What’s the purpose of hyaluronic acid in skincare?

Skincare enthusiasts will be well aware of hyaluronic acid, the holy grail of ingredients for dehydrated skin. However, those new to the term may be intimidated by the idea of putting acid on our skin. So what exactly is hyaluronic acid? And why is it in so many products?


What is hyaluronic acid?



A key component of many skincare products, hyaluronic acid is a humectant, a molecule that retains moisture. It has the unique ability to hold 1000x its weight in water, making it somewhat of a dream for skin that needs hydration.


Hyaluronic acid is a gel-like substance that our bodies naturally produce to keep our skin soft. It’s also present in our eyes, joints and connective tissue. However, as we age, our bodies produce less hyaluronic acid, meaning our skin becomes less plump and hydrated, which is part of the reason that fine lines and wrinkles begin to appear.


While the hyaluronic acid found in the body is created naturally, the version you’ll come across in skincare products is synthetically created. Those concerned about using acid on the skin will be reassured to know that hyaluronic acid falls somewhere between 5.0 and 8.0 on the pH scale, compared to our skin’s pH level, which is usually between 4.5 and 6.2, which means the two are a good match. 


What is the best way to use hyaluronic acid?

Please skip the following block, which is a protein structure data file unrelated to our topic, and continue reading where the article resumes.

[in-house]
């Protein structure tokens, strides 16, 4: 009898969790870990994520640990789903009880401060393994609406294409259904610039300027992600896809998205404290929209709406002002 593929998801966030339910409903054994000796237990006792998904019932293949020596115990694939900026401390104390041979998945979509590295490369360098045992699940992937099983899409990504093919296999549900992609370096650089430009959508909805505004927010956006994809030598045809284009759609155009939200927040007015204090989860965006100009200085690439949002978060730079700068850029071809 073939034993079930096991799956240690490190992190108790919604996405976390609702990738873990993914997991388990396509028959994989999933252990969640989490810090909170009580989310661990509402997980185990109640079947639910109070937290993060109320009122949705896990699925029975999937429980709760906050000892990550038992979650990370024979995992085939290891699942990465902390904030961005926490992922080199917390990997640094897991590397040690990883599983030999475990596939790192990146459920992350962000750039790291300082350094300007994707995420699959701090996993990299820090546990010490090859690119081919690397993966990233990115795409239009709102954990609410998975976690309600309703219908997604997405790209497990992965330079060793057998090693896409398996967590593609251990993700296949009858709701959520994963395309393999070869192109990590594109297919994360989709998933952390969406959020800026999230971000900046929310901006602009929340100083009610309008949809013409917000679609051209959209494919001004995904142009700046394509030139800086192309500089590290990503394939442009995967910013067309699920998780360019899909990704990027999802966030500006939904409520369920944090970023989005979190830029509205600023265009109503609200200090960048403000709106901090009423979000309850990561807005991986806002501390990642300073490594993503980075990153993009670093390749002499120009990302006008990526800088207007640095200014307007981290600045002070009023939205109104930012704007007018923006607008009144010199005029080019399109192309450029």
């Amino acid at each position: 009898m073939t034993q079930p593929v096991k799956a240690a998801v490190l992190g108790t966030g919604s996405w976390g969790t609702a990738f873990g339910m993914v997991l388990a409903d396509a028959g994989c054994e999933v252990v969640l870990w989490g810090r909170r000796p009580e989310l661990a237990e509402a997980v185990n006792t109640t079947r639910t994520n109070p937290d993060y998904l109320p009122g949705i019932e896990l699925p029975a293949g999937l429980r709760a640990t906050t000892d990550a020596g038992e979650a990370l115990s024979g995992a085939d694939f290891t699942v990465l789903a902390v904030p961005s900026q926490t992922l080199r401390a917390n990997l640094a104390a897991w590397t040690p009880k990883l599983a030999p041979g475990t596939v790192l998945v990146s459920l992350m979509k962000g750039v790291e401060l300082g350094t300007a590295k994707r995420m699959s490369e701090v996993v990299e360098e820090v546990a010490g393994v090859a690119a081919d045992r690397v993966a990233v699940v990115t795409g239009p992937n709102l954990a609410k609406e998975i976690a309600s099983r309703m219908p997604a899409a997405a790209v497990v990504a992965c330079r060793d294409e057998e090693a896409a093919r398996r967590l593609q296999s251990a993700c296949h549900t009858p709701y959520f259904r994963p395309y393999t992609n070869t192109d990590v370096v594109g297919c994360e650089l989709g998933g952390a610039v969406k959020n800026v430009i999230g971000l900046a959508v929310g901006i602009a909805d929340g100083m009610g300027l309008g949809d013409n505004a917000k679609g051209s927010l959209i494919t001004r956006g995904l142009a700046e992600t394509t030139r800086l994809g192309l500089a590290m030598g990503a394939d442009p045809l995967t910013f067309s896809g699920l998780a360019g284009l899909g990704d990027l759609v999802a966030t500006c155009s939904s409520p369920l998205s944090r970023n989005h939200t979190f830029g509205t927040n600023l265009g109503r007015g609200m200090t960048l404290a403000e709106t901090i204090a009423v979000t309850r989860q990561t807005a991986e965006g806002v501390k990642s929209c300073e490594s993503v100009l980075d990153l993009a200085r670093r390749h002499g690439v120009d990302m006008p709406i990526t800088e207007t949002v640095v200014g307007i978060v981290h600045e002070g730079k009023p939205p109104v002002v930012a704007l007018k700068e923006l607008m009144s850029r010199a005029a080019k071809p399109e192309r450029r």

As with most skincare products, you’ll reap the benefits of hyaluronic acid with consistent use. Remember that hyaluronic acid will draw moisture from wherever it can find it, meaning that if the air is dry, it’ll pull moisture from the deep layers of your skin, so apply hyaluronic acid on slightly damp skin. In doing so, the molecules will be able to cling to the moisture on the surface of your skin, which will allow the ingredient to work its hydrating wonders.


Which hyaluronic acid-containing product should I use?



When it comes to hyaluronic acid, there are different molecular sizes, and your skin will absorb them differently. 


Long-chain hyaluronic acid does not penetrate the skin but forms a film that has an anti-inflammatory effect. However, as soon as you wash your face, the film will disappear, meaning this type of hyaluronic acid doesn’t have a long-term impact.


Short-chain hyaluronic acid penetrates the skin deeply, making the skin plumper and reducing wrinkles. Thus, it has a lasting effect.


Look for a product that combines long-chain and short-chain hyaluronic-acid to benefit from the effects of both types.


To discuss formulating world-class skincare products containing hyaluronic acid, don’t hesitate to get in touch.



Hyaluronic acidSerumSkincare ingredientsSkincare products